Med-QUEST aims to address health disparities with 1115 waiver renewal request


Hannah Saunders


Med-QUEST Division (Hawaii’s Medicaid program) submitted an application to renew its 1115 Demonstration waiver to the Centers for Medicare and Medicaid Services (CMS) on Jan. 17, and division leaders discussed the request at the 2024 Hawaii State of Reform Health Policy Conference in January. 

Hawaii has had a 1115 waiver since 1994, and renews it every five years. The active 1115 waiver period ends on July 31, and a new one will need to be in place by Aug. 1. Dr. Judy Mohr Peterson, Med-QUEST administrator, said Hawaii is one of the healthiest states in the country, but there is room for improvement. 

“We have really serious disparities in our state—particularly for individuals who live in rural areas, by the very nature of (that)—individuals who are on Medicaid because they are low-income,” Mohr Peterson said. “So poverty (and) financial struggles (exist). And Native Hawaiian/Pacific Islanders have far more health disparities than any other community.”

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Individuals within these differing demographics are the focal point of the 1115 waiver renewal request, according to Mohr Peterson. 

“In the last year-and-a-half—more or less—CMS has come out with many new opportunities that they never had offered before, and so this is our opportunity to take advantage of that,” Mohr Peterson said. “And we will be incorporating many items that, prior to this waiver time period, had not been available to us.”

Expanding on health-related social needs through the waiver renewal will assist with expanding community integration services, like providing a full continuum of housing-related services such as rental assistance, Mohr Peterson said. She noted that the division will focus on adding behavioral health integration support through contingency management. 

A primary aspect of the initial waiver renewal—Native Hawaiian traditional healing services—was provisionally removed. Dr. Ranjani Starr, Med-QUEST health analytics and informatics administrator, discussed the division’s decision to remove the services from the new waiver renewal request.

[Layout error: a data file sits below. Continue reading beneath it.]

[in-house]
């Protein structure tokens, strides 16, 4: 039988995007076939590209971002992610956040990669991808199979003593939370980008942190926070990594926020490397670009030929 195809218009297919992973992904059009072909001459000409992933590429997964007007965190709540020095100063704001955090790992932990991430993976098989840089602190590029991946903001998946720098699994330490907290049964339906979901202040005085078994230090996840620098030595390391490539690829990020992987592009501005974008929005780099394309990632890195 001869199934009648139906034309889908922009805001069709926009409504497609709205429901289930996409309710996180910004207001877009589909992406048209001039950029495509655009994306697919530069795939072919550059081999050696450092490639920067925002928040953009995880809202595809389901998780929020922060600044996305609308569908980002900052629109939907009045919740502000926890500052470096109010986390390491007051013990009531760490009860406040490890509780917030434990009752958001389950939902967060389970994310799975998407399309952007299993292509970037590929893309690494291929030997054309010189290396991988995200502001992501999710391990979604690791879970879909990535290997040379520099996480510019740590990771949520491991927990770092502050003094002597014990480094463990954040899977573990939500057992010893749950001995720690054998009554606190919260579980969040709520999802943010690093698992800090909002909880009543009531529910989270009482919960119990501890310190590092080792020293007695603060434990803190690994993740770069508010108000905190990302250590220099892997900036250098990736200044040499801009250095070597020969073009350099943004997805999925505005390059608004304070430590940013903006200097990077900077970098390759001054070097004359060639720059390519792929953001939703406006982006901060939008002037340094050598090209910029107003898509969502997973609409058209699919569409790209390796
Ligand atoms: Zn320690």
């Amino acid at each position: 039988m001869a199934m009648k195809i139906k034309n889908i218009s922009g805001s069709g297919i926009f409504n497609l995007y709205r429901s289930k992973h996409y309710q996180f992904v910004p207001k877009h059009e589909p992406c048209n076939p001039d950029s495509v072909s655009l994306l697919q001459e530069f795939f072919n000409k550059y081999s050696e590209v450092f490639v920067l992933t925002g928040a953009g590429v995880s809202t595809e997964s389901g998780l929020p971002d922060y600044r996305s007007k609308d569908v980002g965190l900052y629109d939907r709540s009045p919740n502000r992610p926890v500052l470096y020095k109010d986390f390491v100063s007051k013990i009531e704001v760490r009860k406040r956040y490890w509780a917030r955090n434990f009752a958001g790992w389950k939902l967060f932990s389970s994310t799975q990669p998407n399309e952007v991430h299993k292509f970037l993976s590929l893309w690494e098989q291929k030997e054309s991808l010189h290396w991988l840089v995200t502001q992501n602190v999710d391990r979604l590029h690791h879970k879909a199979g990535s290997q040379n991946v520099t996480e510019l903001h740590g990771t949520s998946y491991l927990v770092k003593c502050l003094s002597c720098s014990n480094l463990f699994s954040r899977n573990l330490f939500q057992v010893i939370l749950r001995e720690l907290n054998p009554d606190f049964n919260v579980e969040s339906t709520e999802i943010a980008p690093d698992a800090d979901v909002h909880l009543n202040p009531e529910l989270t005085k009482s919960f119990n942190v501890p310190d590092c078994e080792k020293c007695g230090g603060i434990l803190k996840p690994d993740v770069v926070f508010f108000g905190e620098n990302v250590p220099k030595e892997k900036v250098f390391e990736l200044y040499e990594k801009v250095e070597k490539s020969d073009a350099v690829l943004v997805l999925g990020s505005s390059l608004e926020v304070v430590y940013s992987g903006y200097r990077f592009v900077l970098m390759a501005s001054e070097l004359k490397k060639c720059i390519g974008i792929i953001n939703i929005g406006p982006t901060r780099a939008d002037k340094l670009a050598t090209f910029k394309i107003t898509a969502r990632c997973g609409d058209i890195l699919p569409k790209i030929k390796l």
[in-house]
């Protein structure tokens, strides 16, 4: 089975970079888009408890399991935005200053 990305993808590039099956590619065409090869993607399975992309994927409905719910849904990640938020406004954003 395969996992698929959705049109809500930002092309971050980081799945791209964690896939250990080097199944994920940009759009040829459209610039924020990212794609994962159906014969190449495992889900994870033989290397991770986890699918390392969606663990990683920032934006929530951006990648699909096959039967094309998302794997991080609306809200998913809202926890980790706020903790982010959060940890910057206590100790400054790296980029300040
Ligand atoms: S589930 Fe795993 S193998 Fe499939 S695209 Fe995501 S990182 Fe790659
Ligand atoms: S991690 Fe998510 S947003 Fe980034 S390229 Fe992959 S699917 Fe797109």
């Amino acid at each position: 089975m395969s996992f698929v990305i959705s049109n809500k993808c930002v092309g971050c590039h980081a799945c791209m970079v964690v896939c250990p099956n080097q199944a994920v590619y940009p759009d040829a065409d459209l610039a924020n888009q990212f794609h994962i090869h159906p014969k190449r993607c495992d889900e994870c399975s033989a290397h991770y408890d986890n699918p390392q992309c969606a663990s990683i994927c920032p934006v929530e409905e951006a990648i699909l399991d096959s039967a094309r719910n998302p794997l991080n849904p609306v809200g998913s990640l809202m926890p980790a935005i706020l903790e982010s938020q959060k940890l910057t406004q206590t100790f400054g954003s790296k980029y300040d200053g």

“Med-QUEST had initially developed a section which included six different types of Native Hawaiian healing practices,” Starr said. “We had thought of this as a health equity strategy to offer culturally-based practices to address health outcomes that are particularly prevalent among Native Hawaiian and other Pacific Islander populations.”

During the public comment period for these services, Med-QUEST received notices from many people who were in support of this section, while others had deep-seated concerns, Starr said. MedQUEST incorporated the feedback from the comments, and decided to drop the initiative, at least for now. Starr said she hopes to better support the concerns raised in the public comment period, and Med-QUEST may reapply for those services during the waiver negotiation period. 

Meredith Nichols, assistant administrator and deputy Medicaid director at Med-QUEST, discussed the continuity of health coverage for keiki (children), because the waiver is crucial for their development and school readiness. 

“We would like to invest some time and effort into seeing what we can do to take away that burden of what we call ‘churn,’” Nichols said. “That really isn’t helpful to anybody.” 

Nichols said CMS has already approved the continuous coverage for youth concept in other states’ waivers.

“Primarily, we want to do continuous coverage for keiki (up) to six years (old),” Nichols said. “We’re asking for the permission to say, ‘Once they’re eligible, they’re eligible until they’re six years old,’ (and) let them have this continuity of coverage.” 

Med-QUEST instated continuous eligibility for children on Medicaid last year. Nichols said the waiver renewal request also seeks two-year continuous eligibility for youth ages seven to 19 to create better stabilization. 

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